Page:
Roberta Chevrette is an Assistant Professor of Communication Studies at Middle Tennessee State University. She completed her Ph.D in Communication and a graduate certificate in Gender Studies at Arizona State University in July 2016. She holds a BA in Anthropology and Women’s Studies from Sacramento State University.
Her research addresses the intersections of race, gender, sexuality, culture, and nation that impact global imperial relationships and justice struggles. Taking an interdisciplinary approach to communication studies, she employs critical race/whiteness studies, postcolonial theory, transnational and Indigenous feminisms, and memory studies to examine the formation of national and other publics. Her dissertation, titled “Assembling Global (Non)Belongings: Settler Colonial Memoryscapes and the Rhetorical Frontiers of Whiteness in the US Southwest, Christians United for Israel, and FEMEN,” examines how contemporary constructions of terrorist bodies as “savage” Others to whiteness and western modernity are rooted in settler colonial histories and expansions of US and Anglo-European democracy. Conceptualizing whiteness as a global assemblage that symbolically and materially organizes bodies in relation, she also examines how assemblage theory extends current approaches to studying communication in transnational contexts. Her rhetorical and ethnographic scholarship has been published in various journals, including Communication and Critical/Cultural Studies, Communication Theory, Feminist Formations, and Frontiers: A Journal of Women’s Studies. She also has a chapter in the edited volume, Text + Field: Innovations in Rhetorical Method, published by Penn State University Press.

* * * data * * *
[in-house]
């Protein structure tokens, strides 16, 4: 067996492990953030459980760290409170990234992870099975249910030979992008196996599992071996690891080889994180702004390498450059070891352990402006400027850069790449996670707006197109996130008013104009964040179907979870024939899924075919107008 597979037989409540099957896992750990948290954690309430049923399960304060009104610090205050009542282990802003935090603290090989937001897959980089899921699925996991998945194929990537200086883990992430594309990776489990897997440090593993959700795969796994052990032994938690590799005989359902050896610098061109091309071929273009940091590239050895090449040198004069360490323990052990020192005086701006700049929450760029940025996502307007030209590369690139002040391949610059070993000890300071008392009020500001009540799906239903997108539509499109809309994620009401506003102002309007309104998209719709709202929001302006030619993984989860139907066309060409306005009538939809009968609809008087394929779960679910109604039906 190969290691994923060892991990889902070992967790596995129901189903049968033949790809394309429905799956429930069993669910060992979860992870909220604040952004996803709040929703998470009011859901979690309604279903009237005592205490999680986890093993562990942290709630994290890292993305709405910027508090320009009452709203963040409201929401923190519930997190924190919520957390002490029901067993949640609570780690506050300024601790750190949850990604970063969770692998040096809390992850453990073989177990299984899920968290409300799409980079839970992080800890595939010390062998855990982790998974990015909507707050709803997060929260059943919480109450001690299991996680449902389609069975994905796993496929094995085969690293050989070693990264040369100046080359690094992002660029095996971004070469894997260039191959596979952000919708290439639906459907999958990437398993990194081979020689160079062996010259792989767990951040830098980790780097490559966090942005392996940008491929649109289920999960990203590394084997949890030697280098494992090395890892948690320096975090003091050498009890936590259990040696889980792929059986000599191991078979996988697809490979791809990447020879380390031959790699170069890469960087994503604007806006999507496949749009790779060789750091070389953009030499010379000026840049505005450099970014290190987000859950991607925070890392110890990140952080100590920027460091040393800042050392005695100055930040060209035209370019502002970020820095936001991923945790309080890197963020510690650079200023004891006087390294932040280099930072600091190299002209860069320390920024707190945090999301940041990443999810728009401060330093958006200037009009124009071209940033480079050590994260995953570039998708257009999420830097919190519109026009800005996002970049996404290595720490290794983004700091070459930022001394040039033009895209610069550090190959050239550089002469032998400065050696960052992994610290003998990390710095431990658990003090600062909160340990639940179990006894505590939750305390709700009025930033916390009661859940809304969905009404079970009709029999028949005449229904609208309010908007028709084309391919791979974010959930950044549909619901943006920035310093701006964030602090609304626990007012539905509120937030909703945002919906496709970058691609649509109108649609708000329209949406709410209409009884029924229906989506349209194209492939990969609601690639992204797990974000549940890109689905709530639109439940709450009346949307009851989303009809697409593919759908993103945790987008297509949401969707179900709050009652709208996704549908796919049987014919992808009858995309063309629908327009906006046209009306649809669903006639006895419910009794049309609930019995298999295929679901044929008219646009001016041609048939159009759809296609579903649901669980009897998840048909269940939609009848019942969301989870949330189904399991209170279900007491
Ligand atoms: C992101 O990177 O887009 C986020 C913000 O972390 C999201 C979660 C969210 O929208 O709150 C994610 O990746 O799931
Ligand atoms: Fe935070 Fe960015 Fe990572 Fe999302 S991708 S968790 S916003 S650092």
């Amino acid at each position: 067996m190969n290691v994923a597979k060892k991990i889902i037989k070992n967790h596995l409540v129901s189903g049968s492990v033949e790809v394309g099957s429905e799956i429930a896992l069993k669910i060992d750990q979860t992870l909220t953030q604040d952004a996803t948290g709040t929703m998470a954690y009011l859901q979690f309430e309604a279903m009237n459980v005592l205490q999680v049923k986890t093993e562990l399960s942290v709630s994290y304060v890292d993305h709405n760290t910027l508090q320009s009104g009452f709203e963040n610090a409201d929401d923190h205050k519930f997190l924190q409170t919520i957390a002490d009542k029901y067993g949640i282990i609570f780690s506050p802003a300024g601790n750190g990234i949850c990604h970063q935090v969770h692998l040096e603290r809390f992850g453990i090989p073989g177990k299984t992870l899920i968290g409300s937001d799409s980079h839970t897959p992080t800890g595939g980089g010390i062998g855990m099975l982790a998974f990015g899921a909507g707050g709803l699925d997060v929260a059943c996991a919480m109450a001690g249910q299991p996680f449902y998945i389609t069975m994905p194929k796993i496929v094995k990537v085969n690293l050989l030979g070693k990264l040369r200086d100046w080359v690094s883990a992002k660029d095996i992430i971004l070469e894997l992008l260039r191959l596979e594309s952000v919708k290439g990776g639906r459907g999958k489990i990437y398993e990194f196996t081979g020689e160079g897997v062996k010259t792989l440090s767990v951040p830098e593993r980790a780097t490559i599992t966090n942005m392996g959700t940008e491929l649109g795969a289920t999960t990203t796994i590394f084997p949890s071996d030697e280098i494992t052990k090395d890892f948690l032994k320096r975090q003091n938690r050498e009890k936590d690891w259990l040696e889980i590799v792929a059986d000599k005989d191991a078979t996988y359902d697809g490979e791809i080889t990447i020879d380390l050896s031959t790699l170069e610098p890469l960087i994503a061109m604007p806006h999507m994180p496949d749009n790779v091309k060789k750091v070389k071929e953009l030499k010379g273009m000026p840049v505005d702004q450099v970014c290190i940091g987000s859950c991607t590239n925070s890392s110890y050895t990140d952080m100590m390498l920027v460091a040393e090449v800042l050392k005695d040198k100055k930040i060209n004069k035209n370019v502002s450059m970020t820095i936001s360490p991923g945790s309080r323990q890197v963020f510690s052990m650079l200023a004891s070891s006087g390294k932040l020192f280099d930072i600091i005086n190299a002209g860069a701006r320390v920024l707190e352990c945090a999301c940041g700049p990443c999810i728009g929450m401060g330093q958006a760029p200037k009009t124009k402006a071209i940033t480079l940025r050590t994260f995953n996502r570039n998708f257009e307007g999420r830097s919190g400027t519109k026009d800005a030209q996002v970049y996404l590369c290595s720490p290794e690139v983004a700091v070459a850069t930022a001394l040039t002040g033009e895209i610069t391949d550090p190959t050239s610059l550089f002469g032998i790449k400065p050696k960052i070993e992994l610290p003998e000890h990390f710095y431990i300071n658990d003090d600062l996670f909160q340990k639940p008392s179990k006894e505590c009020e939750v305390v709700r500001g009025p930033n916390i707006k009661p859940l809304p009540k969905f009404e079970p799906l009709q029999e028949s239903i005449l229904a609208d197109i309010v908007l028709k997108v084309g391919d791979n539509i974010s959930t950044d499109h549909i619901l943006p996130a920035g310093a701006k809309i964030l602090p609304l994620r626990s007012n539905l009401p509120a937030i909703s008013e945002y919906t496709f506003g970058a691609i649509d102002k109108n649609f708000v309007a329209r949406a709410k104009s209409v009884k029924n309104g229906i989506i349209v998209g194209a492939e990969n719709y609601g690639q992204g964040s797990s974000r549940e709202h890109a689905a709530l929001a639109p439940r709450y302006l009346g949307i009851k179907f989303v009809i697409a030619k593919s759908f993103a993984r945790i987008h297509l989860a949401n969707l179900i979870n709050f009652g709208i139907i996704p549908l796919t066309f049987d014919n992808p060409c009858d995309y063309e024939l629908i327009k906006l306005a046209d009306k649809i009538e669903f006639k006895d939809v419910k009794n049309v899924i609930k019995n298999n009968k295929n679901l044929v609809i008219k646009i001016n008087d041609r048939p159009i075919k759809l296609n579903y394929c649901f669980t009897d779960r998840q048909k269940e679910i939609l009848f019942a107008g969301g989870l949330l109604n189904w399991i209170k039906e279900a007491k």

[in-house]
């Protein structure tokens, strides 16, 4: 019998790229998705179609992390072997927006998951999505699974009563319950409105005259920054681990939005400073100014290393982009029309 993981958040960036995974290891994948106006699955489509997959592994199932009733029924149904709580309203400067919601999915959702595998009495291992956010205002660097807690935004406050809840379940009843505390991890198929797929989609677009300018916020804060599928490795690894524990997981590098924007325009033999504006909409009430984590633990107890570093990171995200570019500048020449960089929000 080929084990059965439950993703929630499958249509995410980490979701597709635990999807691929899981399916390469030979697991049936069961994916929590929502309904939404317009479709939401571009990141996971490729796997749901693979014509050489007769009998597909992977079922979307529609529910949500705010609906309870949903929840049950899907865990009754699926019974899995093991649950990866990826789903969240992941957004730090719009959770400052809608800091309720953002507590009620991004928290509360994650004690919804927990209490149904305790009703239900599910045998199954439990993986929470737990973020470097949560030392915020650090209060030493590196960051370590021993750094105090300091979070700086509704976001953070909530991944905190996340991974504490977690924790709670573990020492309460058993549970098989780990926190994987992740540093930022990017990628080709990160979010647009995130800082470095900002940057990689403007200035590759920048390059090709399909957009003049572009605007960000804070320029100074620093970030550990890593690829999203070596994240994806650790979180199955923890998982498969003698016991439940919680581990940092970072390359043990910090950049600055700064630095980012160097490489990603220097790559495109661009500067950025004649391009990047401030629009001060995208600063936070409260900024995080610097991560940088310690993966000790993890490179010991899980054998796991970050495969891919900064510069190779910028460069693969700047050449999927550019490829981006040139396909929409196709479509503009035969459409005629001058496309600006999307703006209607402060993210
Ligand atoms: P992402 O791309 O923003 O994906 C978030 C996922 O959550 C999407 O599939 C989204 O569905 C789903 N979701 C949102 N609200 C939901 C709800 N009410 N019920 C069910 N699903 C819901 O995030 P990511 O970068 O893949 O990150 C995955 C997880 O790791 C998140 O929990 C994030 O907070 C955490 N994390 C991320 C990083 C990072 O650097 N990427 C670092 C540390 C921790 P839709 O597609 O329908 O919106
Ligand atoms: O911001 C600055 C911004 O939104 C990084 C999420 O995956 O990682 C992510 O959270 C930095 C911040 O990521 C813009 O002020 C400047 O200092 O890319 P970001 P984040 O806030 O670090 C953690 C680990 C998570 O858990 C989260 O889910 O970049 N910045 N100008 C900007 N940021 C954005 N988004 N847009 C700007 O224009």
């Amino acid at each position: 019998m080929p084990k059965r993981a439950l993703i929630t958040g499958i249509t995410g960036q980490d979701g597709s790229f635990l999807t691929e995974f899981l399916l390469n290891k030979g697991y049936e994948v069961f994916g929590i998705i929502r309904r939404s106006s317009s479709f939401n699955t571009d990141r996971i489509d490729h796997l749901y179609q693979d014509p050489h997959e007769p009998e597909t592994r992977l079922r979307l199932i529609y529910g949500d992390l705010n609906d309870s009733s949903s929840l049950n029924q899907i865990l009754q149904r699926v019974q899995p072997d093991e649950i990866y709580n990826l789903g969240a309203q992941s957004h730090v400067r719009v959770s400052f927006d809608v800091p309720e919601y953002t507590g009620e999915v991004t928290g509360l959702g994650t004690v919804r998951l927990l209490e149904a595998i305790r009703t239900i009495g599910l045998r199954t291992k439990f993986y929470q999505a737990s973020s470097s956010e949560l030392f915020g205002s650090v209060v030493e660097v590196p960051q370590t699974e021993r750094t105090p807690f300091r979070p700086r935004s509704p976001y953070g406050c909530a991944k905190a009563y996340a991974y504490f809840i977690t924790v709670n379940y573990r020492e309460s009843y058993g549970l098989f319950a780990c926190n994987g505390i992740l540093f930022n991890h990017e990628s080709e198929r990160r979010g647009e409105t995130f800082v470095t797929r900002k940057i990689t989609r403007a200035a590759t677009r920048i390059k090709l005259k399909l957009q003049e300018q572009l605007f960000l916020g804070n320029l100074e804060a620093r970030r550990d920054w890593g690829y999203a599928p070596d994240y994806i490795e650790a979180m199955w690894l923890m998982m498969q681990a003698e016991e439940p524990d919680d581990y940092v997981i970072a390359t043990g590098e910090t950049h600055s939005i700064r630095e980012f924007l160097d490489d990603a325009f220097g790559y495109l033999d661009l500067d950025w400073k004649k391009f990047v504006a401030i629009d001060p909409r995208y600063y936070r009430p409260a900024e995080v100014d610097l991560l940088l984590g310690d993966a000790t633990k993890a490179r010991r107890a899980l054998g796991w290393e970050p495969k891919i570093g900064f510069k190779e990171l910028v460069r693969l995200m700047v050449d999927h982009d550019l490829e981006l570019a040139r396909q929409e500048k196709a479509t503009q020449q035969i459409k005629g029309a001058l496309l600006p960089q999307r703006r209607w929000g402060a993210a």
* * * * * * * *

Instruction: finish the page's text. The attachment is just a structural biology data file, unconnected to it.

Dr. Chevrette has taught a range of interdisciplinary courses in communication including Rhetorical Theory and Approaches, Gender and Communication, Intercultural Communication, Advanced Critical Methods in Communication, Theories of Persuasive Communication, Communication Theory, and Public Speaking. By connecting theory with lived experience, her teaching guides students to become aware of, and critically examine, the ways language, symbols, and ideologies shape cultural and communicative structures and practices.
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